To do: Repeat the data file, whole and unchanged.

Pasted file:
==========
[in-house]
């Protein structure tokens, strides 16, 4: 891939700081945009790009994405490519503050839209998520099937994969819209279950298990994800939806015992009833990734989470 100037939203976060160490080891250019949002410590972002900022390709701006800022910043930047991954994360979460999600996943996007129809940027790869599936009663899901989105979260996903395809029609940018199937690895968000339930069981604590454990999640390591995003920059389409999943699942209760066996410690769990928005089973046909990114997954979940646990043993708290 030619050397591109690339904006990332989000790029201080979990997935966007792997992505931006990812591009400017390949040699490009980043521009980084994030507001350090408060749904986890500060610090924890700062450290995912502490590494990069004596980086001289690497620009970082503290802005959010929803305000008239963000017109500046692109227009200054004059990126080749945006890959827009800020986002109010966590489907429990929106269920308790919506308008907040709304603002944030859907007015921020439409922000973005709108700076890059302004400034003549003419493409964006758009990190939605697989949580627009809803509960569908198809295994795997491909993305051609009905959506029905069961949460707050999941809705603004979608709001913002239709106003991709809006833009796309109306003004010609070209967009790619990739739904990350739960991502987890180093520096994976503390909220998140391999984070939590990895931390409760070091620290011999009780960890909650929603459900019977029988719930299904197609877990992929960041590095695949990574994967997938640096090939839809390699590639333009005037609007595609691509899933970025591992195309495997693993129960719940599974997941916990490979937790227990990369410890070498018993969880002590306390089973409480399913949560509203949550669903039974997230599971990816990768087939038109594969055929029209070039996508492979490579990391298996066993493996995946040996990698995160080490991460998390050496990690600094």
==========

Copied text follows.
[in-house]
């Protein structure tokens, strides 16, 4: 891939700081945009790009994405490519503050839209998520099937994969819209279950298990994800939806015992009833990734989470 100037939203976060160490080891250019949002410590972002900022390709701006800022910043930047991954994360979460999600996943996007129809940027790869599936009663899901989105979260996903395809029609940018199937690895968000339930069981604590454990999640390591995003920059389409999943699942209760066996410690769990928005089973046909990114997954979940646990043993708290 030619050397591109690339904006990332989000790029201080979990997935966007792997992505931006990812591009400017390949040699490009980043521009980084994030507001350090408060749904986890500060610090924890700062450290995912502490590494990069004596980086001289690497620009970082503290802005959010929803305000008239963000017109500046692109227009200054004059990126080749945006890959827009800020986002109010966590489907429990929106269920308790919506308008907040709304603002944030859907007015921020439409922000973005709108700076890059302004400034003549003419493409964006758009990190939605697989949580627009809803509960569908198809295994795997491909993305051609009905959506029905069961949460707050999941809705603004979608709001913002239709106003991709809006833009796309109306003004010609070209967009790619990739739904990350739960991502987890180093520096994976503390909220998140391999984070939590990895931390409760070091620290011999009780960890909650929603459900019977029988719930299904197609877990992929960041590095695949990574994967997938640096090939839809390699590639333009005037609007595609691509899933970025591992195309495997693993129960719940599974997941916990490979937790227990990369410890070498018993969880002590306390089973409480399913949560509203949550669903039974997230599971990816990768087939038109594969055929029209070039996508492979490579990391298996066993493996995946040996990698995160080490991460998390050496990690600094």